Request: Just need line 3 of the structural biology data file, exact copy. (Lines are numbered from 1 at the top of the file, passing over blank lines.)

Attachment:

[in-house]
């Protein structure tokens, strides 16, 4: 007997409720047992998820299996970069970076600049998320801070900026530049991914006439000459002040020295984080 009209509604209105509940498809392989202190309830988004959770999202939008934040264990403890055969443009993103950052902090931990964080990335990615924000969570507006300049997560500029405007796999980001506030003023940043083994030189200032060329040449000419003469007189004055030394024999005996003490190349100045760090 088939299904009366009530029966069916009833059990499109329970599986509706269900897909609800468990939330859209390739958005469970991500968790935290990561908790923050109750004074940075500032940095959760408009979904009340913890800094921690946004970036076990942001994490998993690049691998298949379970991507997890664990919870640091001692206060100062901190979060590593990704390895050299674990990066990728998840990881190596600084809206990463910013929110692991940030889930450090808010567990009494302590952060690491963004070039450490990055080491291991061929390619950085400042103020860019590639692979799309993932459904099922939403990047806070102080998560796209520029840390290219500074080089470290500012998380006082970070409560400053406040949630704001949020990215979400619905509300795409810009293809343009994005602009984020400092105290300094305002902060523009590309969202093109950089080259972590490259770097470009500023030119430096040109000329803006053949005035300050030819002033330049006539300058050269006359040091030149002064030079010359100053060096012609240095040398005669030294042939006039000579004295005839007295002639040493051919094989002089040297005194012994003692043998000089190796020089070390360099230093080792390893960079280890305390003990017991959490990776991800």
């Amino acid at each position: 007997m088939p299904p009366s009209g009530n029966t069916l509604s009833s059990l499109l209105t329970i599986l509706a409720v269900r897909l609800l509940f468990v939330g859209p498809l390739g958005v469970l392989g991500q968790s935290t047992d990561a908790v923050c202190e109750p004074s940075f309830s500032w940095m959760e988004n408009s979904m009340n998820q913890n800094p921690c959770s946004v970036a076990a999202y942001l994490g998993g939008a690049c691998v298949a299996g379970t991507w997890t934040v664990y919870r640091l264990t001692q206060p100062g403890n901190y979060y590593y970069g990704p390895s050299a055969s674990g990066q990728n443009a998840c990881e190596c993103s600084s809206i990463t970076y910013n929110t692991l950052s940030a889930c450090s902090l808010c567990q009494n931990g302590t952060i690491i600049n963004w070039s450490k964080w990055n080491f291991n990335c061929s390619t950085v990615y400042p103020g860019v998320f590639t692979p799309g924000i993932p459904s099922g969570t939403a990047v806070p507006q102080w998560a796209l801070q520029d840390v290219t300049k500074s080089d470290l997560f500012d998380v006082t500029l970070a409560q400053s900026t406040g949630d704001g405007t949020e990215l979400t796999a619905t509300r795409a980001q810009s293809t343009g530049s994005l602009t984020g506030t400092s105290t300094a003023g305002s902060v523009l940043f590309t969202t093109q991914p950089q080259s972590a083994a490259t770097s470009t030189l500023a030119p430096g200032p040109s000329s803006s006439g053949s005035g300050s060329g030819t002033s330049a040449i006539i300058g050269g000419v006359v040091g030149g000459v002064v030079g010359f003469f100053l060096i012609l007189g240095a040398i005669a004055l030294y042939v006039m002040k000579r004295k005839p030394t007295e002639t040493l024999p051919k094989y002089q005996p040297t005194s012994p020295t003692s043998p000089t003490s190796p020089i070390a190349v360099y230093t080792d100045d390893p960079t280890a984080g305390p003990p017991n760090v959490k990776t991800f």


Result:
């Amino acid at each position: 007997m088939p299904p009366s009209g009530n029966t069916l509604s009833s059990l499109l209105t329970i599986l509706a409720v269900r897909l609800l509940f468990v939330g859209p498809l390739g958005v469970l392989g991500q968790s935290t047992d990561a908790v923050c202190e109750p004074s940075f309830s500032w940095m959760e988004n408009s979904m009340n998820q913890n800094p921690c959770s946004v970036a076990a999202y942001l994490g998993g939008a690049c691998v298949a299996g379970t991507w997890t934040v664990y919870r640091l264990t001692q206060p100062g403890n901190y979060y590593y970069g990704p390895s050299a055969s674990g990066q990728n443009a998840c990881e190596c993103s600084s809206i990463t970076y910013n929110t692991l950052s940030a889930c450090s902090l808010c567990q009494n931990g302590t952060i690491i600049n963004w070039s450490k964080w990055n080491f291991n990335c061929s390619t950085v990615y400042p103020g860019v998320f590639t692979p799309g924000i993932p459904s099922g969570t939403a990047v806070p507006q102080w998560a796209l801070q520029d840390v290219t300049k500074s080089d470290l997560f500012d998380v006082t500029l970070a409560q400053s900026t406040g949630d704001g405007t949020e990215l979400t796999a619905t509300r795409a980001q810009s293809t343009g530049s994005l602009t984020g506030t400092s105290t300094a003023g305002s902060v523009l940043f590309t969202t093109q991914p950089q080259s972590a083994a490259t770097s470009t030189l500023a030119p430096g200032p040109s000329s803006s006439g053949s005035g300050s060329g030819t002033s330049a040449i006539i300058g050269g000419v006359v040091g030149g000459v002064v030079g010359f003469f100053l060096i012609l007189g240095a040398i005669a004055l030294y042939v006039m002040k000579r004295k005839p030394t007295e002639t040493l024999p051919k094989y002089q005996p040297t005194s012994p020295t003692s043998p000089t003490s190796p020089i070390a190349v360099y230093t080792d100045d390893p960079t280890a984080g305390p003990p017991n760090v959490k990776t991800f």